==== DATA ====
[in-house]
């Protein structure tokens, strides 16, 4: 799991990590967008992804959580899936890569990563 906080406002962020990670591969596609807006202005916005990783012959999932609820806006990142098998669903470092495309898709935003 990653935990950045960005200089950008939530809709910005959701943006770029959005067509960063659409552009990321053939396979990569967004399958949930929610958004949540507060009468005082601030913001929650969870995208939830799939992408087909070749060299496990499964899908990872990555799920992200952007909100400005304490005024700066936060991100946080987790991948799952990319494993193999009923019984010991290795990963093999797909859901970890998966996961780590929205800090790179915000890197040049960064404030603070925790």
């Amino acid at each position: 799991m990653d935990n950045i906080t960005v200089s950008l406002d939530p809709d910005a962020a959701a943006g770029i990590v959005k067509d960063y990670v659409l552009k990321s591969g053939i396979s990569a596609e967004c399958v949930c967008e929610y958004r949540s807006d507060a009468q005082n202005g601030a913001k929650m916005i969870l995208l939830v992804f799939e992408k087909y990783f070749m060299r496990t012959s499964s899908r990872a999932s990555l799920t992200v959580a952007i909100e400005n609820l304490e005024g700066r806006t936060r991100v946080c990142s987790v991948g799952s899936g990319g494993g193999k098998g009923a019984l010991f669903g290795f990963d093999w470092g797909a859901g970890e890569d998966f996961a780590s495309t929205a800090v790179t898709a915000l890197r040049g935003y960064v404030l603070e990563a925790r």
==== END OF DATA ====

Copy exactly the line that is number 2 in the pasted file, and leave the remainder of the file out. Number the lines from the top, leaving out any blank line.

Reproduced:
């Protein structure tokens, strides 16, 4: 799991990590967008992804959580899936890569990563 906080406002962020990670591969596609807006202005916005990783012959999932609820806006990142098998669903470092495309898709935003 990653935990950045960005200089950008939530809709910005959701943006770029959005067509960063659409552009990321053939396979990569967004399958949930929610958004949540507060009468005082601030913001929650969870995208939830799939992408087909070749060299496990499964899908990872990555799920992200952007909100400005304490005024700066936060991100946080987790991948799952990319494993193999009923019984010991290795990963093999797909859901970890998966996961780590929205800090790179915000890197040049960064404030603070925790």